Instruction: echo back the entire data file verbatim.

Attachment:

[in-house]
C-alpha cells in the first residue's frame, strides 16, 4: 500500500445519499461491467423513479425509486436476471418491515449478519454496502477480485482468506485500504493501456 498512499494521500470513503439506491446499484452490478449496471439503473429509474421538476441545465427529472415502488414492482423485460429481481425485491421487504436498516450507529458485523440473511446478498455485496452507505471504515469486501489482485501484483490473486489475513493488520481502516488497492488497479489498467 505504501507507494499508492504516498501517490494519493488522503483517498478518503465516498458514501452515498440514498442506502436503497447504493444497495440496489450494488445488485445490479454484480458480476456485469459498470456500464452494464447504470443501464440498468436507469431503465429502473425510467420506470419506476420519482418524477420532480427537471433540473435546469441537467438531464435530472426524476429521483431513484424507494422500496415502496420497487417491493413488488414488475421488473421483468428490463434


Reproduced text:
[in-house]
C-alpha cells in the first residue's frame, strides 16, 4: 500500500445519499461491467423513479425509486436476471418491515449478519454496502477480485482468506485500504493501456 498512499494521500470513503439506491446499484452490478449496471439503473429509474421538476441545465427529472415502488414492482423485460429481481425485491421487504436498516450507529458485523440473511446478498455485496452507505471504515469486501489482485501484483490473486489475513493488520481502516488497492488497479489498467 505504501507507494499508492504516498501517490494519493488522503483517498478518503465516498458514501452515498440514498442506502436503497447504493444497495440496489450494488445488485445490479454484480458480476456485469459498470456500464452494464447504470443501464440498468436507469431503465429502473425510467420506470419506476420519482418524477420532480427537471433540473435546469441537467438531464435530472426524476429521483431513484424507494422500496415502496420497487417491493413488488414488475421488473421483468428490463434